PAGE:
"Most people make the mistake of thinking design is what it looks like. People think it's this veneer, that the designers are handed this box and told, "Make it look good!" That's not what we think design is. It's not just what it looks like and feels like. Design is how it works." - Steve Jobs
The venerable System Preferences app has been completely redesigned in macOS 13 "The Body" Ventura. Indeed it's even been renamed to System Settings. The new design of Mac System Settings appears to be based on iPad Settings, and quite frankly, it's bad. You can say "Ventura is only a beta", but the problem isn't some bugs that can be fixed, the problem is the fundamental design that can't be fixed. I assume if I filed a Feedback asking for the old System Preferences design back, Apple would close my request with the reason "works as designed". Yet it works badly as designed. To explain why, I'm going to compare Monterey System Preferences with Ventura System Settings.
Notice first that on Monterey, the keyboard focus starts in the Search field, whereas it doesn't on Ventura. I'll talk more about keyboard focus later, but also notice the bizarre popup buttons on Ventura. The button doesn't even appear until you hover over it!
Compare with Monterey:
On Monterey, you could customize the preference panes, hiding the ones you don't want to see.
You could also sort them alphabetically rather than by categories. (Almost alphabetically, anyway, except the top row.)
On Ventura, no such options exist.
Keyboard navigation on macOS is vastly improved if you enable one system preference. Err, system setting. On Mac OS X, this preference used to be called "Full Keyboard Access", but now that name has been repurposed for something similar but not quite the same in Accessibility preferences. The new name for the old Full Keyboard Access is now "Use keyboard navigation to move focus between controls". When enabled, not only can you use the tab key to move focus between controls, you can also use the space key to trigger a focused button.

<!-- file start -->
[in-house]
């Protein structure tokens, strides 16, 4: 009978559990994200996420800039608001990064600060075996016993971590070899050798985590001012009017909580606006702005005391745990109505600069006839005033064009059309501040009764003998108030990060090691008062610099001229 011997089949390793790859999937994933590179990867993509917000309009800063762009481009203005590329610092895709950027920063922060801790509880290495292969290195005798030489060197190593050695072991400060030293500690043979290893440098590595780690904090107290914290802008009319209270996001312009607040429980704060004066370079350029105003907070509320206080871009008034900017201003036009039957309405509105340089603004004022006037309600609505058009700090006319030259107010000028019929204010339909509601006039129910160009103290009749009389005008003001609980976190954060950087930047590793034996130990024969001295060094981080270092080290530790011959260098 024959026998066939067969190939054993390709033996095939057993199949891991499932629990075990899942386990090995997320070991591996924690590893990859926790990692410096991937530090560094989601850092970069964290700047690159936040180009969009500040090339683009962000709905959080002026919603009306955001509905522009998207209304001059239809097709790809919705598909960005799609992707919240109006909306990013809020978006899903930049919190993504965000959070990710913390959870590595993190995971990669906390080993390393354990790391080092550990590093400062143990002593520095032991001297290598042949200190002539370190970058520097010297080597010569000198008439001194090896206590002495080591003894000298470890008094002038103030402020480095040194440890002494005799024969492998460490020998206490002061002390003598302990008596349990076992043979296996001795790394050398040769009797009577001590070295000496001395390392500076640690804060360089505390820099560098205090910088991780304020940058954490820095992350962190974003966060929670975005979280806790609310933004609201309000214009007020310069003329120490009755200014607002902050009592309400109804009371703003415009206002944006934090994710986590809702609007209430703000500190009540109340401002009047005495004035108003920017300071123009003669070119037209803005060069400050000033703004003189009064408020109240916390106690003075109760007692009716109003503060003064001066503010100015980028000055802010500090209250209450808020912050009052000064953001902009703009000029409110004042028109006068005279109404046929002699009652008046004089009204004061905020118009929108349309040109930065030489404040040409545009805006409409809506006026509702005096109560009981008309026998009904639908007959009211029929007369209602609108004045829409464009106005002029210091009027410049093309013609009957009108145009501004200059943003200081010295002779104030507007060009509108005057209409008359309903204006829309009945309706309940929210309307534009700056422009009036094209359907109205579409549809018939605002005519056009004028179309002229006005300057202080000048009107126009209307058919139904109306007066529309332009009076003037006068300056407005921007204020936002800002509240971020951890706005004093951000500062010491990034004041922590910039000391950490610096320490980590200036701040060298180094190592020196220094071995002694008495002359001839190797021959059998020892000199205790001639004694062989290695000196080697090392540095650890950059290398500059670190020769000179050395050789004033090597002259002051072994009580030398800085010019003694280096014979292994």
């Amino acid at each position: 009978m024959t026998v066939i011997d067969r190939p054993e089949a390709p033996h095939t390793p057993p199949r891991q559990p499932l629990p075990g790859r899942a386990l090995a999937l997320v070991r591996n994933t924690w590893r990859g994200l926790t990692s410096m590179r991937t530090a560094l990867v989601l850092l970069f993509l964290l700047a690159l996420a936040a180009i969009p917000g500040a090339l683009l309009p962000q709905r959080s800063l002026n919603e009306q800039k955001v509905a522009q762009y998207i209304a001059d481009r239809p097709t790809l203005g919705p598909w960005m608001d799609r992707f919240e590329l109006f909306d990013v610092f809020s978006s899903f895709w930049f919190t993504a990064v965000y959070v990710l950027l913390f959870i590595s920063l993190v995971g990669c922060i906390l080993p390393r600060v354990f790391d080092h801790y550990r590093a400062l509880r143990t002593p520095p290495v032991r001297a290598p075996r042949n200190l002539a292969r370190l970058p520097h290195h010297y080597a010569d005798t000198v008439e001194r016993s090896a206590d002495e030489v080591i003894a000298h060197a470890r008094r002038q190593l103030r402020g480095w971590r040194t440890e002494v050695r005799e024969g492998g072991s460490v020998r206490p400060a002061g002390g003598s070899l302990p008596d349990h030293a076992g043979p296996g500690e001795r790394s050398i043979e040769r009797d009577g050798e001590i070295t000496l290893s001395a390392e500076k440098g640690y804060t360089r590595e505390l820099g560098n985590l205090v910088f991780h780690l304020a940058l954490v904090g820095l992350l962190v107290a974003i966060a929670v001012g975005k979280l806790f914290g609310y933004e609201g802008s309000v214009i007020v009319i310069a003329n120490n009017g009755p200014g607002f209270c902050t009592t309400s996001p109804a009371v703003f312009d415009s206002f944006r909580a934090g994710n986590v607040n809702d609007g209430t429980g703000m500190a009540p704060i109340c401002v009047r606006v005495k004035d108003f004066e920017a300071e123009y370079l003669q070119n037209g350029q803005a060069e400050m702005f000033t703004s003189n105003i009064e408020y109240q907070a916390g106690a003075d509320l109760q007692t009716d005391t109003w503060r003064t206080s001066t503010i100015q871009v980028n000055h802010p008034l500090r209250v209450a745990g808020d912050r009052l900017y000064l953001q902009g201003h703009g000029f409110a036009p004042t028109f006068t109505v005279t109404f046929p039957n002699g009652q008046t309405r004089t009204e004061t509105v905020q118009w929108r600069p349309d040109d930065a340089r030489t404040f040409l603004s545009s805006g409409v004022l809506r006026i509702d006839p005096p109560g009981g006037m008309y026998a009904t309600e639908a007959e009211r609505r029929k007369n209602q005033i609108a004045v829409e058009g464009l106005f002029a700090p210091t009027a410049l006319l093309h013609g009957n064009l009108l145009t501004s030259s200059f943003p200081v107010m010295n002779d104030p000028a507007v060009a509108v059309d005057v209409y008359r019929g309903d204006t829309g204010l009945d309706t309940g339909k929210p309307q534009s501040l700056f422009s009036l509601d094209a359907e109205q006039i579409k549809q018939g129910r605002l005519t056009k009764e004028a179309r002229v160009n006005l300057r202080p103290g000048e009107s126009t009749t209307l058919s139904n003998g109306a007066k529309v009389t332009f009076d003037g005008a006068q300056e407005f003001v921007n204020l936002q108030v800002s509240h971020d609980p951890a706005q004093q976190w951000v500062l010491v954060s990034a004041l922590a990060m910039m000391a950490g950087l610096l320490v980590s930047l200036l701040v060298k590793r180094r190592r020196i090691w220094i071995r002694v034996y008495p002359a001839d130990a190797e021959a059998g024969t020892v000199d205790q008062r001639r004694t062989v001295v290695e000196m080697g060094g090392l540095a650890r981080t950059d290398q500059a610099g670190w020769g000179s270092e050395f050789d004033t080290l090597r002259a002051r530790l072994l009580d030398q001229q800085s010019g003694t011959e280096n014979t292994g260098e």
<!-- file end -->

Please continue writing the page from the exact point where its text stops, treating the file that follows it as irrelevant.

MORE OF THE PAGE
On Ventura, this setting is more difficult to find, because it's buried behind another button.
By the way, you can already see that System Settings has replaced many checkboxes with horizontal switches. I honestly don't get the appeal of switches at all, not even on touch screens. The only "point" of switches appears to be pointless animation. But otherwise, simple click or touch checkboxes are easier and quicker to toggle.
Navigation in System Settings is usually less convenient and requires more clicks than in System Preferences. Keyboard navigation in particular is much worse, as might be expected for a design inspired by iPad rather than Mac. For example, consider Notifications. On Monterey, the list of apps can be navigated with the up and down arrow keys, and each app's preferences are also navigable by keyboard. And when you want to switch to a different app, you can just select it in the list, because the list and the preferences are adjacent.
On Ventura, the list of apps cannot be navigated by keyboard at all, and neither can the settings for each app.
The only control that can be focused is the back button. (There's also a keyboard shortcut ⌘[ to go back, but I've never found that very convenient.) Every time you want to switch to a different app in the list, there's an extra step on Ventura, and gaps in keyboard navigability.